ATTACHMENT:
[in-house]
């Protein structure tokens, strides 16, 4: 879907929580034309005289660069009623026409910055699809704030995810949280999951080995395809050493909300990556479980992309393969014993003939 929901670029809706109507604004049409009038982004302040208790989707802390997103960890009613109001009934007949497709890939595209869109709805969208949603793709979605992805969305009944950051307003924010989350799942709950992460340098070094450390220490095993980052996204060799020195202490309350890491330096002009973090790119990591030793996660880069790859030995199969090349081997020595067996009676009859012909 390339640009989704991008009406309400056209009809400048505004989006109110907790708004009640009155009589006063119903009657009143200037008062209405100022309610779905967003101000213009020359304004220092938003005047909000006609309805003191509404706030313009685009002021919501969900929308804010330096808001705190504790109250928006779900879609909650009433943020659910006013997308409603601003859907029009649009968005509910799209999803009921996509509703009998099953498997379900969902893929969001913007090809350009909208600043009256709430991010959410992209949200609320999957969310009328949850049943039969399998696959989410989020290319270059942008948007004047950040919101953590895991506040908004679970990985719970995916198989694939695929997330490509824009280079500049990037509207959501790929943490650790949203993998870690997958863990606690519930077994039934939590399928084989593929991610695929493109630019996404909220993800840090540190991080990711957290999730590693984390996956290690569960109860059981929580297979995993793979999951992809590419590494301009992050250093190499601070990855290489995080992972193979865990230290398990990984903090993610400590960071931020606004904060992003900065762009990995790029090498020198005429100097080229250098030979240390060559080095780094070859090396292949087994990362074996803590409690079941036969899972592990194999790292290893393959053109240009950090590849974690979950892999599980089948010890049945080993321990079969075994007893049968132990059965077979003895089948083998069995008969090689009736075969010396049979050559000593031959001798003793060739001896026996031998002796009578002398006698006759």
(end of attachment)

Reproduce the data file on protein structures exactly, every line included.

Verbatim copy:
[in-house]
């Protein structure tokens, strides 16, 4: 879907929580034309005289660069009623026409910055699809704030995810949280999951080995395809050493909300990556479980992309393969014993003939 929901670029809706109507604004049409009038982004302040208790989707802390997103960890009613109001009934007949497709890939595209869109709805969208949603793709979605992805969305009944950051307003924010989350799942709950992460340098070094450390220490095993980052996204060799020195202490309350890491330096002009973090790119990591030793996660880069790859030995199969090349081997020595067996009676009859012909 390339640009989704991008009406309400056209009809400048505004989006109110907790708004009640009155009589006063119903009657009143200037008062209405100022309610779905967003101000213009020359304004220092938003005047909000006609309805003191509404706030313009685009002021919501969900929308804010330096808001705190504790109250928006779900879609909650009433943020659910006013997308409603601003859907029009649009968005509910799209999803009921996509509703009998099953498997379900969902893929969001913007090809350009909208600043009256709430991010959410992209949200609320999957969310009328949850049943039969399998696959989410989020290319270059942008948007004047950040919101953590895991506040908004679970990985719970995916198989694939695929997330490509824009280079500049990037509207959501790929943490650790949203993998870690997958863990606690519930077994039934939590399928084989593929991610695929493109630019996404909220993800840090540190991080990711957290999730590693984390996956290690569960109860059981929580297979995993793979999951992809590419590494301009992050250093190499601070990855290489995080992972193979865990230290398990990984903090993610400590960071931020606004904060992003900065762009990995790029090498020198005429100097080229250098030979240390060559080095780094070859090396292949087994990362074996803590409690079941036969899972592990194999790292290893393959053109240009950090590849974690979950892999599980089948010890049945080993321990079969075994007893049968132990059965077979003895089948083998069995008969090689009736075969010396049979050559000593031959001798003793060739001896026996031998002796009578002398006698006759």